Some male_olympians_summer_2012


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Some male_olympians_summer_2012

  1. 1. Some Male OlympiansBut before we get to this, take the next twoslides together, as an updated version of aClassical Myth. I’m merely planting a seed here for a future assignment. This is a modern take on Apollo and Hyacinth throwing the discus…
  2. 2. Ares
  3. 3. If this m ale is an O lym pian, then he can only be Ares (M ars), sonof Zeus (J upiter) and Hera(Juno). His iconographic sym bols are the paraphernalia of war:shield , helm et, and spear (bl figure vase) ack
  4. 4. Quick FYI: There are two types of art on ancient Greek pottery, red figure(below) and black figure (above). To create a black figure the artist would paint a silhouette onclay (here, left, Ajax carrying the dead Achilles from the Trojan battlefield)
  5. 5. The artist, Kleitiashere (570-60 BCE),would then incise the detail before the pottery is fired
  6. 6. This black-figure amphora by Exekias(540-530) is exquisite. Achilles and Ajax playing a board game. Notice the symmetry: Their spears point the way up to the handles which return on eachside at their shields; thecurvature of their backsreflects the shape of the amphora itself.
  7. 7. Back to Ares, butnot much else to say about him here
  8. 8. A m arble sculpture(420 BC E) of Ares inthe Borghese, one ofthe best m useum s in Rom e
  9. 9. Okay—Ares on the right in thisfamous painting reminds me ofthe chap below, one member of the band that sang the old (but still popular) song ‘YMCA’ (sorry, couldn’t resist)
  10. 10. Finally, Phobos and Deimos (Greek for panic and fear) are the names of two of the four children he had with Aphrodite. Below are the moons of the planet Mars, appropriately names Phobos and Deimos
  11. 11. Ares’ long-standingaffair with Aphrodite isso well known that the artist here has placednot Hephaestus next tohis wife Aphrodite, but Ares and their love child, Cupid
  12. 12. Hephaestus(Roman name Vulcan)
  13. 13. Here we have a youngHephaestus (Vulcan) on theground at Lem nos, an isl andin the Aegean Sea. He was thrown from M t. O l pus ymby either Zeus or Hera when he tried to com e between them d uring one of their m any spats. The Lem nian wom en nursed him back tohealth after he injured his l eg(hence ‘the d eform ed god ’— but one version states that he was born that way).Lem nos becam e his favorite pl and he retired there ace often.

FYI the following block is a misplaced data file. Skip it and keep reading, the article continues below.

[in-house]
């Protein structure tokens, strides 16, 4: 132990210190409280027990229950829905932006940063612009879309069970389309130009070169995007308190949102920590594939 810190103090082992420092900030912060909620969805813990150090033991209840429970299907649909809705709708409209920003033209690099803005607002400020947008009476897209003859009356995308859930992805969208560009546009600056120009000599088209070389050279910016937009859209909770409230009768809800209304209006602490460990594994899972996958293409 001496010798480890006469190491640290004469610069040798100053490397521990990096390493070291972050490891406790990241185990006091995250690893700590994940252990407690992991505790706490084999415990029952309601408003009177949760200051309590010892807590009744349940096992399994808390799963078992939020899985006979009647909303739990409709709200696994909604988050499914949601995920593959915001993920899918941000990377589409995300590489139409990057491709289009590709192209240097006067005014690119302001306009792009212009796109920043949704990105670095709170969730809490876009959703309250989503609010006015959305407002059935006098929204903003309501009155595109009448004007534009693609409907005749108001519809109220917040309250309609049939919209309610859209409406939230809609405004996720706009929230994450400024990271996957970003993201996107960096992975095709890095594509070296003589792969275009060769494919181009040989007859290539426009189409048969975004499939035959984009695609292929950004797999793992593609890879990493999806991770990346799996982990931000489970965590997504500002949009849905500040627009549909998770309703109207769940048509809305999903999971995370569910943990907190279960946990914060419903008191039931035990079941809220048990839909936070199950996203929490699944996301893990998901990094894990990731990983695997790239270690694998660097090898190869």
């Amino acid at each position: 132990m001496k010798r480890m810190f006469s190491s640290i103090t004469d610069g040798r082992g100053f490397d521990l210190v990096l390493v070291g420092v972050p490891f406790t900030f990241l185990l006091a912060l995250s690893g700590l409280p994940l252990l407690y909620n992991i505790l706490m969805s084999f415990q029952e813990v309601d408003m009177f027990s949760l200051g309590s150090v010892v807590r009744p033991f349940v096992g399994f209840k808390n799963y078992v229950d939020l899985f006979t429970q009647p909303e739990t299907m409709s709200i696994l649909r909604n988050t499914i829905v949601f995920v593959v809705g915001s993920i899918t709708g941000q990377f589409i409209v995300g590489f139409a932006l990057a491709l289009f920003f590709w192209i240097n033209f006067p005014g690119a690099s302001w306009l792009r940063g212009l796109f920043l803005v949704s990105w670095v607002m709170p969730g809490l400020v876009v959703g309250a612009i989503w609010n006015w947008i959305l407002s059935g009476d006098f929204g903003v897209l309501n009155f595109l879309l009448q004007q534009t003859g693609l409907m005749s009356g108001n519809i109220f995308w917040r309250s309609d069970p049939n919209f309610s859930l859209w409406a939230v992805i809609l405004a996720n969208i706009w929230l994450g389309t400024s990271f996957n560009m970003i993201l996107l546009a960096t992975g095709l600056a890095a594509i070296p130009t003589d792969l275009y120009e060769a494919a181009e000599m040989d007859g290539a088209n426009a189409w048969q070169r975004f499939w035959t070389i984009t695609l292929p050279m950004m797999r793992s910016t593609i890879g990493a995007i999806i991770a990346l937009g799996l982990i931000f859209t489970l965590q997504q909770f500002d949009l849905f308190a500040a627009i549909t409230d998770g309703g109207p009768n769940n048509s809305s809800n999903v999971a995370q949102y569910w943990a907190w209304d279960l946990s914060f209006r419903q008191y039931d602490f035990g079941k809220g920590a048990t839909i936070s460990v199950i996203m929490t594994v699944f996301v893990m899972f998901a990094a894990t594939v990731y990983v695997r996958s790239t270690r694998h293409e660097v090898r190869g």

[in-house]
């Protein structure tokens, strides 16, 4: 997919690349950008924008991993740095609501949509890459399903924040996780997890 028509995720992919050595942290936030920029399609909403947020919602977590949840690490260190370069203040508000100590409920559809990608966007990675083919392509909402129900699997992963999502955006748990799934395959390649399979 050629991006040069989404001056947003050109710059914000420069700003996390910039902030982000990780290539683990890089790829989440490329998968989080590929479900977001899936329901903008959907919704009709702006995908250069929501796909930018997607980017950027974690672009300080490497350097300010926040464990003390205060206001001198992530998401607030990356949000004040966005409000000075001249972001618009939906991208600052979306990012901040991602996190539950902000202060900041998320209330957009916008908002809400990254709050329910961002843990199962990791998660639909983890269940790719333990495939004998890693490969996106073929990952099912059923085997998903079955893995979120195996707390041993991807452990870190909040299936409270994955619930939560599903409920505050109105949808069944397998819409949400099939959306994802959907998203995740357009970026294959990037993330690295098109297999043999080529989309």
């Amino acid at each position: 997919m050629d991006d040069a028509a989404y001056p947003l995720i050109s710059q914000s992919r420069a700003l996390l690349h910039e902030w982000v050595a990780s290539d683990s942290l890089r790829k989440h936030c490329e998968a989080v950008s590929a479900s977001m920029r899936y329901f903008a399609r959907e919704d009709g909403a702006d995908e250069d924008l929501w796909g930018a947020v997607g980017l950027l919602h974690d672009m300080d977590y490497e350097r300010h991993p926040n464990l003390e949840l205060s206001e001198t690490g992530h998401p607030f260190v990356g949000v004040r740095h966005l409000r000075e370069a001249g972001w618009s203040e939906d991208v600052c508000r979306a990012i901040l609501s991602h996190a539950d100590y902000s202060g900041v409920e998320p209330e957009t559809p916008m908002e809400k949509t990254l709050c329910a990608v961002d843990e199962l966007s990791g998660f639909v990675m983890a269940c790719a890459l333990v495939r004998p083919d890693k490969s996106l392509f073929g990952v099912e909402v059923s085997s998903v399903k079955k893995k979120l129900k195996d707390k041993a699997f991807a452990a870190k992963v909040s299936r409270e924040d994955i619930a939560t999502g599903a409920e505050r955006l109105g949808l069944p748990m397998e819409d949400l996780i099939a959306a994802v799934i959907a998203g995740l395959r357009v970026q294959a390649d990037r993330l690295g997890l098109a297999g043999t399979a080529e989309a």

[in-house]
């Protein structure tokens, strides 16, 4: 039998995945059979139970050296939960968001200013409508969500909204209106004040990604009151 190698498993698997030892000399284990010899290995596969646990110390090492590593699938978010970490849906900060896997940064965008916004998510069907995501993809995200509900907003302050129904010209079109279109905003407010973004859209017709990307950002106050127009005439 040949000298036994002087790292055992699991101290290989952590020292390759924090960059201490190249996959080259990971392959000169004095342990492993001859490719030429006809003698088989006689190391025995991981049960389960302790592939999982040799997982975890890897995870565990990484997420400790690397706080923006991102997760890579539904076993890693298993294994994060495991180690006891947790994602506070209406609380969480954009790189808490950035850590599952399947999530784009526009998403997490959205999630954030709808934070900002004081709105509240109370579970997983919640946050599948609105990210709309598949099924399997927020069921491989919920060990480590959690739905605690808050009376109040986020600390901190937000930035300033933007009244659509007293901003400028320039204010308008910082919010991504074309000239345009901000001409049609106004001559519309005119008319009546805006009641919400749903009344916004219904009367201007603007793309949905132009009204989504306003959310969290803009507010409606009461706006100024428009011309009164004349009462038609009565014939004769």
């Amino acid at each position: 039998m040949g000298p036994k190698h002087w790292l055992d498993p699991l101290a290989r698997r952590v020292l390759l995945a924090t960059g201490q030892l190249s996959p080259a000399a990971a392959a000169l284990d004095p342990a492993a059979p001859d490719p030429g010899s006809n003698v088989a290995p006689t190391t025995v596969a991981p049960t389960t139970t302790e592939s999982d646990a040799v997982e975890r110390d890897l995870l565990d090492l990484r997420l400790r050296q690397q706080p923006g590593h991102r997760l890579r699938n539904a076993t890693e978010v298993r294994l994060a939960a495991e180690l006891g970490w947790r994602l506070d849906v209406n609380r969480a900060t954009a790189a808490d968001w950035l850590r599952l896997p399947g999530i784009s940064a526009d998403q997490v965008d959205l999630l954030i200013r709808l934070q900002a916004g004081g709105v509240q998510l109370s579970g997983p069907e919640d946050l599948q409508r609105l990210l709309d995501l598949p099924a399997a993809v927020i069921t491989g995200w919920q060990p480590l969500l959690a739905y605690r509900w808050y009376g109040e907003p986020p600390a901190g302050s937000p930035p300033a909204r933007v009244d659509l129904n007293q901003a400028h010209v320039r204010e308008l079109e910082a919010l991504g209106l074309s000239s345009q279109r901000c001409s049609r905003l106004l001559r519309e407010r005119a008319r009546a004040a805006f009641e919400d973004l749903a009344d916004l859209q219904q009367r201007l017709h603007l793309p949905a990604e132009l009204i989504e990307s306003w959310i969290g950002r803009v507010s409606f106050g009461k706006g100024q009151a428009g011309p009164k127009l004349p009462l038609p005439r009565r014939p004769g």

14. 14. LEM NO S
  15. 15. Hephaestus was thesm ith of the god s, who, along with the 3 C yclopes, m ad e Zeus’thund erbolts, the god ’s hom es, their thrones, and arm or for certain m ortals. Notice the arm or and tools: grieves, helm et, tools, and shield .
  16. 16. This scene is from the Il which iad we’ll stud y in several weeks.Thetis, Achilles’ m other, is sitting on the right, seeing her refl ection in the shiel hel by either d d Hephaestus or one of the C yclopes. In this Rom an fresco,notice the arm or in the foreground , the helm et bel left, and the foot ow rest below the feet of Thetis.
  17. 17. Henry Fuseli Hephaestus, Bia and Crato Securing Prometheus on Mount Caucasus circa 1810 Pencil and watercolouron paper, 359 x 302 mm
  18. 18. A painting by the Spanish artist Velazquez (1 630). Hel (GAH nam es him as Apolo) ius lvisits the workshop of Hephaestus to tel him of the affair between his wife Aphrod ite l and Ares. Hephaestus is to the right of Hel folowed by the 3 C ycl ius, l opes who are m aking arm or for som eone. Helius is in the sky and in a position see everything.